Wednesday, May 23, 2012

Sacrifices to Molech

One of the favorite games people like to play with other people's religions is to claim they engaged in regular human sacrifice. Somehow the notion that criminals and prisoners of war being ritualy slain for religion is somehow a lot more distasteful than heretics and murderers being ritualy slain in the name of religion and justice. I started out curious about this notion of sacrifice, and of human sacrefice, and along the way I have learned a few startling facts.

First of all, sacrefice, originally, had nothing to do with virgins being slain on a stone altar. It has nothing to do with giving something up, "sacrificing" for the greater good, or doing without. It has nothing to do with a wealthly environmentalist "sacrifincing" his Prius for the good of the planet (ever wonder where all that lithium for the battery is coming from?). Instead it comes from the Latin "Sacre" meaning something seperate. In this case, something seperated out from the mundane and dedicated or otherwise made untouchable. Something dangerous or "bad" could be sacre. Someone made ritually unclean could be sacre. This is, when you think about it, probably where the idea of giving something up as "Sacrifice". It is no longer available, it is seperate, it is sacre.  Someone who decides to give himself up to his god, is not sacrificed when the knife plunges into his chest, he was sacrificed, made "sacre" when he dedicated his life to his god. He then is ritually killed, feeding his god with his essence, or something along those lines.

It is important to seperate, if you will, out these two elements. First is the dedication of the item, plant, animal, space, time, being to the god, gods, or what have you. Then comes the act: the ritual smashing, burning, slaying, or killing. The sacrifice occurred when the object was set apart, seperated, and dedicated. It is now sacred.What happens next varies. An object can be thrown into a lake, well, or destroyed by burning. It can be given to a temple or utilized by the priesthood exclusively. The animal can be slain and eaten by the priests.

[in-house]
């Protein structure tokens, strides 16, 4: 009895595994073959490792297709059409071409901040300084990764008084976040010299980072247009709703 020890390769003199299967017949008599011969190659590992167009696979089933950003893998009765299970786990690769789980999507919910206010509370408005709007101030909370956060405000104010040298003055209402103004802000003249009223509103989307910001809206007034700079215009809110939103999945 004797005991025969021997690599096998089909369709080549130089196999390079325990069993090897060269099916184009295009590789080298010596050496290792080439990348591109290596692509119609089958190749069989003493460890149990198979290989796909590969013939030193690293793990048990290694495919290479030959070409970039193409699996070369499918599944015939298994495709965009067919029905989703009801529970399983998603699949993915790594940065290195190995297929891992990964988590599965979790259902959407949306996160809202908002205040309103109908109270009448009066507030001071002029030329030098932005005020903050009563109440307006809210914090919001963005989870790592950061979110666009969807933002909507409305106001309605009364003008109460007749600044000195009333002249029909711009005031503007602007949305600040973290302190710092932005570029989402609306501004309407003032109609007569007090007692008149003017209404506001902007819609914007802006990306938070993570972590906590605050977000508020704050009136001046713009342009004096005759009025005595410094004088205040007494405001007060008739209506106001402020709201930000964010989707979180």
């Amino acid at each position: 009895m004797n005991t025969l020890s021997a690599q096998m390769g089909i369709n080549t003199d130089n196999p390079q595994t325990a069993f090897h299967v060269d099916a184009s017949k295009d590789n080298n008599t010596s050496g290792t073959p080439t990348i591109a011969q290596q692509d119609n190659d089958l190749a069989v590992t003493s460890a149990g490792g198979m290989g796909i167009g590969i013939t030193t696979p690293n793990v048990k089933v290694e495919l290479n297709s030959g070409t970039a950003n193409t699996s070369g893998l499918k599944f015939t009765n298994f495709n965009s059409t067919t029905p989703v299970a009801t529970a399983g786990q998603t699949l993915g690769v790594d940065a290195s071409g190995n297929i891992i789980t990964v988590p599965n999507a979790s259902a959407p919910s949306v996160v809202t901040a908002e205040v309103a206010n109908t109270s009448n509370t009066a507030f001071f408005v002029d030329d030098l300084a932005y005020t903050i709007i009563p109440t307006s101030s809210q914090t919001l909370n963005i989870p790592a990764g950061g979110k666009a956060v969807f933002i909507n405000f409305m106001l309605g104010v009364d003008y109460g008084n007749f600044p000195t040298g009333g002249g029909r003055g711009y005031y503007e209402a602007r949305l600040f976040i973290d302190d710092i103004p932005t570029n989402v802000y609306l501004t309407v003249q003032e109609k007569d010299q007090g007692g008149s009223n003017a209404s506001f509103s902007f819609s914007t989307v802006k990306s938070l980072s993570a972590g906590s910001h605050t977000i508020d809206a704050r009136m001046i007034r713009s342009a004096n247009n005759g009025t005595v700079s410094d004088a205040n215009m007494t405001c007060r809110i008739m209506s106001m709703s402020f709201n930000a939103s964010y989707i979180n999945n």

Now come the interesting part. Their seems to be an utter fascination by the part of moderns, to find charge other cultures with human sacrifice. Given the lurid depictions in so many "B" movies, it must feed some sort of need, or have deeper conotations than I am willing to entertain. So we have people wondering if those friendly Indians running the local casino establishment once sacrificed virgins on a buckskin altar. We have historians confident that ancient Druids conducted human sacrifice, despite their being very poor evidence (Caesar wouldn't lie, now would he? Those Romans were so honest! They keep telling us just how honest they are!) We have Spanish testimony to all the depredation those Aztecs committed, including all those lurid details about human sacrifice. We have numerous testimonies from missionaries gossiping about human sacrifice by those awful savages, heard third and fourth hand, at least they did before those earstwhile missionaries saved them from their savagery.

I was astounded when I went looking for primary sources, eyewitness accounts, they seem to evaporate quickly, like the morning mist on a summer's morning. Just like all those "historical" accounts one reads about in the bible. All those dependable accounts of pagans sacrificing, ahem, i mean, ritually killing their children to Molech or some other invisible creature. Maybe their are hard accounts of human ritual killings, eyewitness accounts of Incan priests slaying a young girl, skinning her, and then wearing her skin in a bit of sympathetic magic, witnessess that don't have some political or theological axe to grind. I have been wondering if we have a bit of academic credulity here, a display of ivory tower naivete, than mistakes a tale for a report, a poetic metaphor for a newspaper item. Even Barbara Walker, of "The Woman's Encyclopedia of Myths and Secrets", seem to fall for the King Killing mythology as a literal tale, history wrapped up in myth.